The stock market’s recent performance suggests that the New York State Teachers’ Retirement System (NYSTRS) had trouble meeting its ambitious 8 percent return target during its most recent fiscal year, which ended a week ago.
The S&P 500 index gained about 5.3 percent between July 1, 2014, and its close on June 30—well short of NYSTRS’ expected long-term rate of return on domestic equities, which most recently was pegged at 9.6 percent in nominal terms.* NYSTRS counts on even more robust growth of 10.8 percent in its foreign stock portfolio, but as of last week, the 52-week change in the Dow Jones Global Index, excluding the U.S., was a decline of 7.1 percent.
While pension fund returns don’t exactly line up with the stock indexes, the two generally march in the same directions. Last year, for example, the overall return of 18.2 percent on NYSTRS investments was driven by gains of more than 20 percent on stocks, closely paralleling the overall indexes. Subpar performance in foreign and domestic stock markets do not auger well for total pension fund returns in fiscal 2015.
NYSTRS seeks to hold 72 percent of its assets (2014 value: $108 billion) invested in equities, including stocks, real estate and “alternatives” such as private equity funds. That makes for a relatively risky allocation profile—among the riskiest of all large state pension funds, according to the latest Wilshire Consulting survey, which said the average equities allocation was 66 percent.
With a similarly equity-heavy allocation, the state’s larger Common Retirement Fund (CRF) completed its 2015 fiscal year on March 31 with a gain of 7.16 percent—this, during a 12-month period when the S&P 500 grew by 10 percent. The fund probably gained little if anything during the first quarter of its 2016 fiscal year, given a slight market drop during that period.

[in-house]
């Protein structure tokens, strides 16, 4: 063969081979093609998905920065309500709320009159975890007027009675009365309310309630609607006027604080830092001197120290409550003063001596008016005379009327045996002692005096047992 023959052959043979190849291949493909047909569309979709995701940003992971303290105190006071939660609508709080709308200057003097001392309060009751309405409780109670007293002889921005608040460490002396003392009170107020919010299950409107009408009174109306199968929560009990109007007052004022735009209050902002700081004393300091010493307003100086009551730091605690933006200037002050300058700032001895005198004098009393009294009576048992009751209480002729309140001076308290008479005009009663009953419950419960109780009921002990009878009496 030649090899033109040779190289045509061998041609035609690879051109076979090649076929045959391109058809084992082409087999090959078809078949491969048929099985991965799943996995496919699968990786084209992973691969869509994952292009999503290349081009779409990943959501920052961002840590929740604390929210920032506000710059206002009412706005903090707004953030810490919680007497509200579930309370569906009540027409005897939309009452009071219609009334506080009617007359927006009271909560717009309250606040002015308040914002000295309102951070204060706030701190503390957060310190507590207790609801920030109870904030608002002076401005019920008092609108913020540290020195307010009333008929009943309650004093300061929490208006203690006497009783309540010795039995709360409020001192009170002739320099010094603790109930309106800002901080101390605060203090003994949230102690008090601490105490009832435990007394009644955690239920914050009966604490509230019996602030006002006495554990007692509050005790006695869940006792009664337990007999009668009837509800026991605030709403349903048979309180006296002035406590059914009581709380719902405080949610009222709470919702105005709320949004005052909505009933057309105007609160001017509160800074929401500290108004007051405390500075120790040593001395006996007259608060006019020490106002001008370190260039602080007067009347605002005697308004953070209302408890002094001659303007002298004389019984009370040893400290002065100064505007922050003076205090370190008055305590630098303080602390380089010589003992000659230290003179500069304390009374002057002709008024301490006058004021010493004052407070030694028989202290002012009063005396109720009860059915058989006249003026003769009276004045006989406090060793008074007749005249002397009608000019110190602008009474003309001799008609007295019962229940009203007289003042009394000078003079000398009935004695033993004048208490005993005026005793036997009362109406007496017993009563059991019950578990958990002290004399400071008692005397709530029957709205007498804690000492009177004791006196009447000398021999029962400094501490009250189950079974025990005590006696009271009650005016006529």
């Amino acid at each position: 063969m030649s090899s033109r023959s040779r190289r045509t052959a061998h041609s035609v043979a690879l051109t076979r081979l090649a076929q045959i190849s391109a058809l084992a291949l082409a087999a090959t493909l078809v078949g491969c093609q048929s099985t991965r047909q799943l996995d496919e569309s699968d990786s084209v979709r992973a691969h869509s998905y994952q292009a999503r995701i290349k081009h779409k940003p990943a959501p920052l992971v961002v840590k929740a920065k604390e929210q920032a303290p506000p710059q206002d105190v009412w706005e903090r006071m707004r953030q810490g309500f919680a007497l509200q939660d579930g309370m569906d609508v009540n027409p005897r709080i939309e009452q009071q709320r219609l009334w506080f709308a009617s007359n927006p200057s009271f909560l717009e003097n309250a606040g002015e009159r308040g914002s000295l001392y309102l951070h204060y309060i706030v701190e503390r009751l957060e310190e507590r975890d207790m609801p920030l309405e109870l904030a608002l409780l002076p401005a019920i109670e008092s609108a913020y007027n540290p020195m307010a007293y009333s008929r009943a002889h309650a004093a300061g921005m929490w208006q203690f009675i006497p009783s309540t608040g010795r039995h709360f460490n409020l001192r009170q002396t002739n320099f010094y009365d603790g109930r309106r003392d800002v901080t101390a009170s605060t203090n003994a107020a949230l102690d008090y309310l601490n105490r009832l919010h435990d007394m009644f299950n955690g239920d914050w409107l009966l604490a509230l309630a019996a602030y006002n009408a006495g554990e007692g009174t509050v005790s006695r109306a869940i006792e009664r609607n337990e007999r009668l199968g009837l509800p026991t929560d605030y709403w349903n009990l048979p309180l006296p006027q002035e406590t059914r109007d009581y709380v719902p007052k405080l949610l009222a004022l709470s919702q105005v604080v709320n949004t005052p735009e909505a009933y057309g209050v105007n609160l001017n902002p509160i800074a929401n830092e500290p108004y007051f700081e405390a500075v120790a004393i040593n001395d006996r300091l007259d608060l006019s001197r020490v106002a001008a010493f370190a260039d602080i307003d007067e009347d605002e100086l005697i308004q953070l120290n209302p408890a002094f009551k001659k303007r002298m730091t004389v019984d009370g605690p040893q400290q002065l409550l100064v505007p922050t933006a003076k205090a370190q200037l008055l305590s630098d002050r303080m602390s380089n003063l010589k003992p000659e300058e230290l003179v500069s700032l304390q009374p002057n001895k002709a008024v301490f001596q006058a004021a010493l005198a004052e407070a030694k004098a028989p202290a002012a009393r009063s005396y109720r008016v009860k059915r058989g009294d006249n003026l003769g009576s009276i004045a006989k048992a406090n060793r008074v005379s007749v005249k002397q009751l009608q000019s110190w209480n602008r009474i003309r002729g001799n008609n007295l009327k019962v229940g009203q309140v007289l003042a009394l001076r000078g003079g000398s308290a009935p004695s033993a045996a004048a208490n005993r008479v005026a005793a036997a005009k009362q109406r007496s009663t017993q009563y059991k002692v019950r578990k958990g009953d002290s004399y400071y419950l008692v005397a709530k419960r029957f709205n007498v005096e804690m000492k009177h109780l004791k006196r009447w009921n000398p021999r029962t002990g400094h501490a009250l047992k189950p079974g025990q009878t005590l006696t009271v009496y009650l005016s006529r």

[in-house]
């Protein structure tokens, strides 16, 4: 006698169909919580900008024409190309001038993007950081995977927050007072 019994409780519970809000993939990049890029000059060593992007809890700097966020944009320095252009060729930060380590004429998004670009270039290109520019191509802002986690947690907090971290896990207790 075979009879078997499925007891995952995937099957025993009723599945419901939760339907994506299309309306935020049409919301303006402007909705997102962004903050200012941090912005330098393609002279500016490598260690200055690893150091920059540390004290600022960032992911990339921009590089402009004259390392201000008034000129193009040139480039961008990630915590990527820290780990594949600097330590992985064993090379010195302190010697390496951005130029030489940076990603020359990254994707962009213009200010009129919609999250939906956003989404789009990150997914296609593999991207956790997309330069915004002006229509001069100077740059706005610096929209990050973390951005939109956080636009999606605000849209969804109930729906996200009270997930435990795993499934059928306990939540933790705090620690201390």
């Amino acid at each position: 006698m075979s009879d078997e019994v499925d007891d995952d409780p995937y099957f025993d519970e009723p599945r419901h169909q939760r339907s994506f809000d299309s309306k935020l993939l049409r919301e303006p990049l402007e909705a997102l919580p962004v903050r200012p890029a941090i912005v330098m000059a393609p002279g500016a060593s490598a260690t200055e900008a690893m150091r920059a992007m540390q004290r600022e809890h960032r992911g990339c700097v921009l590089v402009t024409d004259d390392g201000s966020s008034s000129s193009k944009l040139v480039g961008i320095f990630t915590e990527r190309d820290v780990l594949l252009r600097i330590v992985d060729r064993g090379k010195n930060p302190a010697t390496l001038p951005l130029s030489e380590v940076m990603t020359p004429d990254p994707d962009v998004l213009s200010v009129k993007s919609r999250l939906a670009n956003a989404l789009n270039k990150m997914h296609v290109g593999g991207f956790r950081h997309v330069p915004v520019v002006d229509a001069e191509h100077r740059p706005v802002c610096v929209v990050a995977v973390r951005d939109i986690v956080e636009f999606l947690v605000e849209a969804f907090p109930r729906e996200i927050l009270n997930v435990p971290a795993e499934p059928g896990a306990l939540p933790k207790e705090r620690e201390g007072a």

Under its sole trustee, Comptroller Thomas DiNapoli, the CRF assumes a rate of return of 7.5 percent, and its actuary is widely expected to recommend a further reduction to 7 percent or less within the next few months. A lower assumed rate of return translates into higher required contributions, but also leaves taxpayers with less of a hole to fill when investment returns come in below target.
By sticking with its less realistic 8 percent rate—higher than the consensus recommendation of independent financial analysts, economists and actuaries—the NYSTRS board of trustees is exposing New York school districts to an increased likelihood of pension funding shortfalls in the future. Pension contributions are “smoothed” over five years, so the fund missing its target by a bit in one year won’t dramatically affect the contribution in the next year. But the fluctuations in a market inflated by the lack of returns on bonds are a reminder that pension expenses, backed by a taxpayer guarantee, remain unpredictable.
The lesson for local school officials: don’t feel too reassured that happy days are here again when it comes to your pension contributions. Notwithstanding a big projected drop (from 17.53 to 13.26 percent of payroll) in school district pension bills that will be payable in the fall of 2016, defined-benefit pension funds remain a fiscal time bomb, especially when they rely on excessively optimistic assumptions. What is about to go down could easily shoot back up—inevitably at a time when taxpayers can least afford it.
This problem could be minimized if the state gave teachers the ability to opt into a defined-contribution retirement plan such as the one offered to State University of New York faculty. Under Governor Andrew Cuomo’s Tier 6 pension reforms of 2012, this optional plan also has been opened to newly hired non-union employees earning $75,000 or more. Most teachers think they should have the same choice, according to a 2012 Empire Center poll.
Tuesday also marked the close of the year for New York City’s pension funds. Because those funds are transitioning to a 7 percent rate of return assumption, their likely return on investment shortfall will be smaller than that of the NYSTRS.
* See p. 46 of the NYSTRS annual report for details.